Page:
Connecticut police deal with delicate crime scene
CBS correspondent John Miller is a former assistant director of the FBI. He has been talking to his law enforcement sources about Friday's shooting at Sandy Hook Elementary School.
It's going to be very difficult for police to deal with such a large crime scene, especially because they have competing pressures.
First of all, with the crime scene, authorities only have one chance and have to get it right the first time.
They have a large number of bodies to deal with, the people who are killed on scene. They also have a large amount of ballistic evidence to preserve and document there.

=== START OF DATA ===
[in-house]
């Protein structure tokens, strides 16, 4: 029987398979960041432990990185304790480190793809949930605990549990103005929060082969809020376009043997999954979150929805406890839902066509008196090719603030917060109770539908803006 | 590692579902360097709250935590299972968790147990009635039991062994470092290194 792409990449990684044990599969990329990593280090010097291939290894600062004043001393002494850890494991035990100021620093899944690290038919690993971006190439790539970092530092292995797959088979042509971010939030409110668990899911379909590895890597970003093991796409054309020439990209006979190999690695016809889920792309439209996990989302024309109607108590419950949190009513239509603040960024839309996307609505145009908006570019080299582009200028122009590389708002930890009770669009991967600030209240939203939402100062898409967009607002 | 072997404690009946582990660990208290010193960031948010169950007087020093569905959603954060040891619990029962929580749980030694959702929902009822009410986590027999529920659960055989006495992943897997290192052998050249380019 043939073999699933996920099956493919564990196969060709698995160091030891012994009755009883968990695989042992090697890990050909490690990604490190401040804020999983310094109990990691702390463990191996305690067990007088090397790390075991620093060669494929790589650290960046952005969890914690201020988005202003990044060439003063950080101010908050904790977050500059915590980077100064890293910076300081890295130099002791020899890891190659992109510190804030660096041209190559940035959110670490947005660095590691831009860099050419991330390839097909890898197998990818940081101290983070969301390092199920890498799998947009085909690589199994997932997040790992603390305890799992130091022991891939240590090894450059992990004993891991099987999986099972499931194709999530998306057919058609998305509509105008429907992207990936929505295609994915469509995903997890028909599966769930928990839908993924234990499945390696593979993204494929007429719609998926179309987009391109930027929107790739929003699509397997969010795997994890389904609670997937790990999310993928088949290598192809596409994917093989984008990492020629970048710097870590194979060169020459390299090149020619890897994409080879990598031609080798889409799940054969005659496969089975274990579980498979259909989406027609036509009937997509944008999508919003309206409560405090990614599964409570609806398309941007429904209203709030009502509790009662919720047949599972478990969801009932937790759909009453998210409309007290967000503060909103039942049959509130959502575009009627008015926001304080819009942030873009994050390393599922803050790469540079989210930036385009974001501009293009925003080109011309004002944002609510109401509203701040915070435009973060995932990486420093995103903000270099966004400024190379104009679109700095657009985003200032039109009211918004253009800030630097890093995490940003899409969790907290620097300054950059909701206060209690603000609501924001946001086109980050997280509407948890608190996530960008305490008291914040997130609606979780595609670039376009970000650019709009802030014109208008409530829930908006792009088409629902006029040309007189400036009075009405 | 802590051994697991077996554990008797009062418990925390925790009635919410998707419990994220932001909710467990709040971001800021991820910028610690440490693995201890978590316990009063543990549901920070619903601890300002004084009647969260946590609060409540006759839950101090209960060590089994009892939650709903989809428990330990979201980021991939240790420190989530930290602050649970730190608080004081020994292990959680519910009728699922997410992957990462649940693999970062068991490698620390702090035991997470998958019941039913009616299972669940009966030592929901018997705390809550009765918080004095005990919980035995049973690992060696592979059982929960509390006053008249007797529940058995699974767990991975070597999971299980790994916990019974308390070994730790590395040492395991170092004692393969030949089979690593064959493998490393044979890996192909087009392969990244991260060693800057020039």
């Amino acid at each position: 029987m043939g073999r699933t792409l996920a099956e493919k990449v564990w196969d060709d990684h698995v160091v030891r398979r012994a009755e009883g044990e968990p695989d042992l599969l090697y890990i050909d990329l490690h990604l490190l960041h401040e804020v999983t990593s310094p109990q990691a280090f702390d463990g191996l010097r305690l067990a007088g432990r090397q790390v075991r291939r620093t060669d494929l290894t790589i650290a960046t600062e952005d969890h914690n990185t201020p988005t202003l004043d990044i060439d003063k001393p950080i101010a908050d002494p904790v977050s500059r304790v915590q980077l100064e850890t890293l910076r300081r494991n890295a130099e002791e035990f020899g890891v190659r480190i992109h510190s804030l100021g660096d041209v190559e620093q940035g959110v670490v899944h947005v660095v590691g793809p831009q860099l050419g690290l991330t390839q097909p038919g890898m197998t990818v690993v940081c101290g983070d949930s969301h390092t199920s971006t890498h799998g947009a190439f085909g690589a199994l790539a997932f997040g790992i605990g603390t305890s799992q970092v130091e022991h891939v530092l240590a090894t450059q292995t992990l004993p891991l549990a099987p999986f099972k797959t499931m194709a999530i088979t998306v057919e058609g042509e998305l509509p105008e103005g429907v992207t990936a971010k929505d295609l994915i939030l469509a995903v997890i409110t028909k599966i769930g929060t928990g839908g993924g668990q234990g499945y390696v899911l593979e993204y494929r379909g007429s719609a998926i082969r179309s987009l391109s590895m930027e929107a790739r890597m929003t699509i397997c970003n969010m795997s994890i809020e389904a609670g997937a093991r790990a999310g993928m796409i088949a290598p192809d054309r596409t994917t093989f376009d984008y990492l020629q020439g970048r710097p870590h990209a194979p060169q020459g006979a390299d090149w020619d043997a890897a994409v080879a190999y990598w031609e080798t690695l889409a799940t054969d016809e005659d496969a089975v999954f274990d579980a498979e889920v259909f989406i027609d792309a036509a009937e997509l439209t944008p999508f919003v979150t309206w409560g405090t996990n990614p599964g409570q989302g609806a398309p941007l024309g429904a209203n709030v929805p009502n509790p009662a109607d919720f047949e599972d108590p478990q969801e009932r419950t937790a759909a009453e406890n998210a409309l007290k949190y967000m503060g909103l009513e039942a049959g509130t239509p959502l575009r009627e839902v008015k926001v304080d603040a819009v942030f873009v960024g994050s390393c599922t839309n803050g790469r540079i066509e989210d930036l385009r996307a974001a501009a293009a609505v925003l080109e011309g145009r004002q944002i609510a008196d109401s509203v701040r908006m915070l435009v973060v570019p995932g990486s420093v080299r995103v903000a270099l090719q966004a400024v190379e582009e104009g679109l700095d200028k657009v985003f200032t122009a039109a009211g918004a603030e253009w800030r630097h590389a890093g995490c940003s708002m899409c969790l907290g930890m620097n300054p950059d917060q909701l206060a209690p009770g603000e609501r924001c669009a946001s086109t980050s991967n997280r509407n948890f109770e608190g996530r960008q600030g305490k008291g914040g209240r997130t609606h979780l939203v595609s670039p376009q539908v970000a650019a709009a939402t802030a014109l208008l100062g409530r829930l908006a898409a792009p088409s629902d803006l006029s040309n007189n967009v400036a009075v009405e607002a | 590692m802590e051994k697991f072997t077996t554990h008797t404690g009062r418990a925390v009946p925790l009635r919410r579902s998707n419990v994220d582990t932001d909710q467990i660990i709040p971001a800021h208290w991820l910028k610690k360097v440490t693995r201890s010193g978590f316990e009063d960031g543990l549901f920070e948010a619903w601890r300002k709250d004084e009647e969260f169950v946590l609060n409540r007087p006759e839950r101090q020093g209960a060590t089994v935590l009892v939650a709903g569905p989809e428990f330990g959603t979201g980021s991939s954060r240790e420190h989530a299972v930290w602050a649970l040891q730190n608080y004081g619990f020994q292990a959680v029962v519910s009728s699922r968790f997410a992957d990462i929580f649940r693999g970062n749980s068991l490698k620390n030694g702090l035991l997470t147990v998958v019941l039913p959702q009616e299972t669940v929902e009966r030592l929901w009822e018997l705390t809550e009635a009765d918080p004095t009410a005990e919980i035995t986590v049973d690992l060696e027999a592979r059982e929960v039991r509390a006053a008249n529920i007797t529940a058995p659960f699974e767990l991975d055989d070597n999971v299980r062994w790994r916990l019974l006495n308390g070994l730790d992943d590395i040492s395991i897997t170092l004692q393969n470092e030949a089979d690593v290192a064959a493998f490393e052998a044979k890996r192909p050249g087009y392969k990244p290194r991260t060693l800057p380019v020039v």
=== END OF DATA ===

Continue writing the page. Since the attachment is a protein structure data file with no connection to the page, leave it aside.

But the competing pressure - which is one that's going to weigh very heavily - is these victims' families are going to want the bodies of their loved ones back. They're going to want to start to set up burial and funeral arrangements. The fact that the victims are children is going to increase that pressure.
Police are now developing a crime scene plan that is going to run through the weekend, likely 24 hours a day with crime scene experts in shifts until the scene is complete.
- John Miller
John Miller is a senior correspondent for CBS News, with extensive experience in intelligence, law enforcement and journalism, including stints in the Office of the Director of National Intelligence and the FBI.
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